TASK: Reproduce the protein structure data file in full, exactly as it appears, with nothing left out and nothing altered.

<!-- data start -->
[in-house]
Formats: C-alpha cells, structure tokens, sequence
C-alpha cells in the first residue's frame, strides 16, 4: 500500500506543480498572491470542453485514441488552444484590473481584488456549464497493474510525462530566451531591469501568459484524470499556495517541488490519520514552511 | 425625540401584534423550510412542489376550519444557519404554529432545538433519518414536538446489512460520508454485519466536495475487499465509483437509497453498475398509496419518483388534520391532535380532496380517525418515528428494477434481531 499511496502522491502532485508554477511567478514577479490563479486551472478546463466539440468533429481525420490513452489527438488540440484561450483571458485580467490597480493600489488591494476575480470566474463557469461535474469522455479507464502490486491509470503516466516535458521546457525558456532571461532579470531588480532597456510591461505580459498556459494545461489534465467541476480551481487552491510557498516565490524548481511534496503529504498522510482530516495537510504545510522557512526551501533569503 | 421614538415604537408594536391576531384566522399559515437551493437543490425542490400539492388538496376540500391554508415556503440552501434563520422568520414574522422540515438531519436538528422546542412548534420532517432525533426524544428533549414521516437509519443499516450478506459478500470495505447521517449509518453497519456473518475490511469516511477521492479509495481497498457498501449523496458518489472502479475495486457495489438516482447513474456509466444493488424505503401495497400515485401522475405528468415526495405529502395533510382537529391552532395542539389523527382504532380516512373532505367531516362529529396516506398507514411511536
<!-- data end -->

[in-house]
Formats: C-alpha cells, structure tokens, sequence
C-alpha cells in the first residue's frame, strides 16, 4: 500500500506543480498572491470542453485514441488552444484590473481584488456549464497493474510525462530566451531591469501568459484524470499556495517541488490519520514552511 | 425625540401584534423550510412542489376550519444557519404554529432545538433519518414536538446489512460520508454485519466536495475487499465509483437509497453498475398509496419518483388534520391532535380532496380517525418515528428494477434481531 499511496502522491502532485508554477511567478514577479490563479486551472478546463466539440468533429481525420490513452489527438488540440484561450483571458485580467490597480493600489488591494476575480470566474463557469461535474469522455479507464502490486491509470503516466516535458521546457525558456532571461532579470531588480532597456510591461505580459498556459494545461489534465467541476480551481487552491510557498516565490524548481511534496503529504498522510482530516495537510504545510522557512526551501533569503 | 421614538415604537408594536391576531384566522399559515437551493437543490425542490400539492388538496376540500391554508415556503440552501434563520422568520414574522422540515438531519436538528422546542412548534420532517432525533426524544428533549414521516437509519443499516450478506459478500470495505447521517449509518453497519456473518475490511469516511477521492479509495481497498457498501449523496458518489472502479475495486457495489438516482447513474456509466444493488424505503401495497400515485401522475405528468415526495405529502395533510382537529391552532395542539389523527382504532380516512373532505367531516362529529396516506398507514411511536